I ate at the Pad Thai here years ago, but I’m not a huge lover of Pad Thai, so I didn’t have it this time.
However, if you do love Pad Thai, you could give it a shot.
With a nice satisfying base of salad in my stomach, we walked around for a few minutes and decided what to eat next.
A couple strolls down Soi 38, and I decided to sit down next for a plate of chicken and rice at Khao Man Gai Champ Lok (ข้าวมันไก่ แชมป์โลก).
A Thai street food name with “Champ” in it, sounded pretty good to me, and though I rarely eat khao man gai, it appeared to be one of the best things to eat that evening.
I went for the khao man gai ruam (ข้าวมันไก่รวม) a combination of both fried chicken and boiled chicken, sliced into strips, and over a pile of rice.
The rice is cooked in chicken broth, so it has a nice extra chicken-y flavor to it. What I liked about the rice was that it wasn’t overly oily as it sometimes can be.
Price – 60 THB (normal plate of chicken rice with just boiled chicken is 40 THB)
The chicken, wasn’t anything too high of quality, but the portion size was pretty big, and the mix of fried and boiled chicken is never a bad thing.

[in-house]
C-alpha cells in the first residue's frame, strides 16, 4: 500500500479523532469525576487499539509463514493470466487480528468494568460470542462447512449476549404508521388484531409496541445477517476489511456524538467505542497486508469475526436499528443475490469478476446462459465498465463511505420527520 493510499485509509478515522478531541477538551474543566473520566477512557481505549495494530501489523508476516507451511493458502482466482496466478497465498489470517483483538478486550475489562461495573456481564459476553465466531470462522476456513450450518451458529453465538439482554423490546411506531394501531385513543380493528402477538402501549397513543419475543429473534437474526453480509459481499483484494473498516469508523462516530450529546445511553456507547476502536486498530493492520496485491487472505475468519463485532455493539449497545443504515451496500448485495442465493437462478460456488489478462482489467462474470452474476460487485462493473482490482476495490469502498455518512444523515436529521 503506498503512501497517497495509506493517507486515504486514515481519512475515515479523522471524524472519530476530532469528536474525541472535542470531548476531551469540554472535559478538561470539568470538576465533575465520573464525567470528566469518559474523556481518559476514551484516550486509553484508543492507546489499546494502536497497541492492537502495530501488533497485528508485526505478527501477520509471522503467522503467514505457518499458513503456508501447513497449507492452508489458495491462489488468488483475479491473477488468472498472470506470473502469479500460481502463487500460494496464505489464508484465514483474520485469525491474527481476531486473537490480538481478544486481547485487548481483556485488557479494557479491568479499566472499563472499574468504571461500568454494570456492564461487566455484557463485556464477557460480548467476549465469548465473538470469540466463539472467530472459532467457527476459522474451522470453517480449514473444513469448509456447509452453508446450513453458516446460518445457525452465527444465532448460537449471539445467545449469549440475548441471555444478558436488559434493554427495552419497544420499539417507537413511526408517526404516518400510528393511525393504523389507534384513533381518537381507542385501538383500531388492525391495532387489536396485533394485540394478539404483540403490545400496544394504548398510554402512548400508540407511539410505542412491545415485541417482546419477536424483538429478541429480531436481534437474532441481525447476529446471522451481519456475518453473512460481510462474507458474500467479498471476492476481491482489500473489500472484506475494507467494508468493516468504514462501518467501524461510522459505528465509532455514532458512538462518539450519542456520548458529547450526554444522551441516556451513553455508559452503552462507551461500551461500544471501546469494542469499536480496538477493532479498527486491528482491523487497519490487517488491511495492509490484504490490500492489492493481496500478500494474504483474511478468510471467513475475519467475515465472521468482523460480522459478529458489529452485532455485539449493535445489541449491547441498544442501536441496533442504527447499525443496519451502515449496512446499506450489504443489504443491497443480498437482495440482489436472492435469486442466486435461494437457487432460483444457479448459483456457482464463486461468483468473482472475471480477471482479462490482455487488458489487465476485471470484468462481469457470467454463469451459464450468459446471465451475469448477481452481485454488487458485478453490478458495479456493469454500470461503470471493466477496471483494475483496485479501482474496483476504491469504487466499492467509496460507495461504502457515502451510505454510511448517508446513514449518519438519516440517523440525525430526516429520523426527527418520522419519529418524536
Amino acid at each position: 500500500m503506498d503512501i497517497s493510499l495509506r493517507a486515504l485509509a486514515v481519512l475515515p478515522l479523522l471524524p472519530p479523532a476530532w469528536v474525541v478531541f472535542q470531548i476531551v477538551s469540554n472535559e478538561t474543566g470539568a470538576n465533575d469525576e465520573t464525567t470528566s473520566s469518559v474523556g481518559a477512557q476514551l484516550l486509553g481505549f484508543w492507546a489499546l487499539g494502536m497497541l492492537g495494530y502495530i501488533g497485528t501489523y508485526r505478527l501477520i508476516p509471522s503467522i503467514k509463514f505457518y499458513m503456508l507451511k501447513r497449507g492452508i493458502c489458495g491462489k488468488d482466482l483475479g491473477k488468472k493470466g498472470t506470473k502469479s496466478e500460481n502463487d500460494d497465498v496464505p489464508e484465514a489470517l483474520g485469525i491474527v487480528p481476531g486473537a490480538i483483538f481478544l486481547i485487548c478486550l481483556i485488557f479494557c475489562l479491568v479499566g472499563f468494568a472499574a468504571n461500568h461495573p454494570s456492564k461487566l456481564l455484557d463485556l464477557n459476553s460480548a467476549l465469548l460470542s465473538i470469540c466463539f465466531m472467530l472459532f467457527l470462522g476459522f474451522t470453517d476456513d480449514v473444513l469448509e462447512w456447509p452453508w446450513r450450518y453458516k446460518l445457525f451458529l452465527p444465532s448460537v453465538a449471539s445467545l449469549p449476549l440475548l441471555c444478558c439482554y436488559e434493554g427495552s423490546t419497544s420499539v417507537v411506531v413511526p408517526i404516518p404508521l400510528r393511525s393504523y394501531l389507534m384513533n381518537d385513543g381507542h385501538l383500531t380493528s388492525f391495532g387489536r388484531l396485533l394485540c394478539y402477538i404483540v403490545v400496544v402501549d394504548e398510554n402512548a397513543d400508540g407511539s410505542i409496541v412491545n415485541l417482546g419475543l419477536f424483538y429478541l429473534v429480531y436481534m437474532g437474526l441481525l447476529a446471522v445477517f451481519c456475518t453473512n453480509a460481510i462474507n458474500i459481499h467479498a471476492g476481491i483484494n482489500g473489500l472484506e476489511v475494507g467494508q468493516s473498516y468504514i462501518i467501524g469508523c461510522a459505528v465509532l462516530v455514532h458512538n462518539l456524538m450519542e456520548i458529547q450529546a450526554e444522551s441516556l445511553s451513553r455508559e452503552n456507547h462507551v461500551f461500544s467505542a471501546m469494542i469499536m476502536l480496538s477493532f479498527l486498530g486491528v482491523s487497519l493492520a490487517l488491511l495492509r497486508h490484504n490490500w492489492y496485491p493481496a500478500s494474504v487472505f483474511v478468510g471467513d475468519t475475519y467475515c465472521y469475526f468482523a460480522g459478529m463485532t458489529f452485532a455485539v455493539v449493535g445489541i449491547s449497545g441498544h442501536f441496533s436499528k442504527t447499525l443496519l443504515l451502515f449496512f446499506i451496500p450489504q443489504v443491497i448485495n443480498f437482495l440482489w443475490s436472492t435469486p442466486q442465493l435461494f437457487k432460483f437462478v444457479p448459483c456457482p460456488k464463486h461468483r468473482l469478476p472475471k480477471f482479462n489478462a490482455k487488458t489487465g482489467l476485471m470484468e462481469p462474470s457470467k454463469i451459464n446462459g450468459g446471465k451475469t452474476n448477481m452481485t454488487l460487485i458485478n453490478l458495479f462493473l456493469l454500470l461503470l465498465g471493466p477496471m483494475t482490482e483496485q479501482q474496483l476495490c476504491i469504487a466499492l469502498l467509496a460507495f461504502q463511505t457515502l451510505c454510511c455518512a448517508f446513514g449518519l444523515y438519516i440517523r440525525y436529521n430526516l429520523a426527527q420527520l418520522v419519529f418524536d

What I liked most though, was the communal, all-you-can-eat, bowls of shredded garlic, ginger, and sliced chillies.
I may have gone a little overboard, filling up my sauce with the trio of ingredients, but then again, to me, khao man gai, is all about those three ingredients – even more so than the rice or the chicken!
Anyway, the khao man gai was not the best I’ve had, but it was alright, and was satisfying.
Directly next to Khao Man Gai Champ Lok (ข้าวมันไก่ แชมป์โลก), and you can actually order and sit at the chicken rice tables, is a place that sells a couple different types of noodle dishes.
We ordered a bowl of Goy See Mee (โกยซี่หมี่), a Thai dish of yellow egg noodles and a mix of seafood in a gravy like sauce. It’s kind of similar to sen yai radna (wide rice noodles in gravy), but a little different, and this time they served it in a goong ob woon sen pot.
A few spoons of chili vinegar and chili flakes, and it was actually quite tasty.
Price – 80 THB
If you have a sweet tooth, Bangkok always has you covered, and you have plenty of options of Thai sweets to sample on Sukhumvit Soi 38.
Especially during season (from March – July or so), but probably most of the year (just depends), you’ll find a couple of stalls selling khao neow mamuang (ข้าวเหนียวมะม่วง sticky rice mango), one of the most praised and well known Thai desserts.
Price – 60 THB
My wife and her sister were pretty excited to try Mook Dow Tung (มุกเต้าทึง), one of the most famous Thai dessert restaurants on the street.
It’s not so much a street food stall, but more of a shophouse, so you sit inside – but they still prepare the desserts on the side of the street.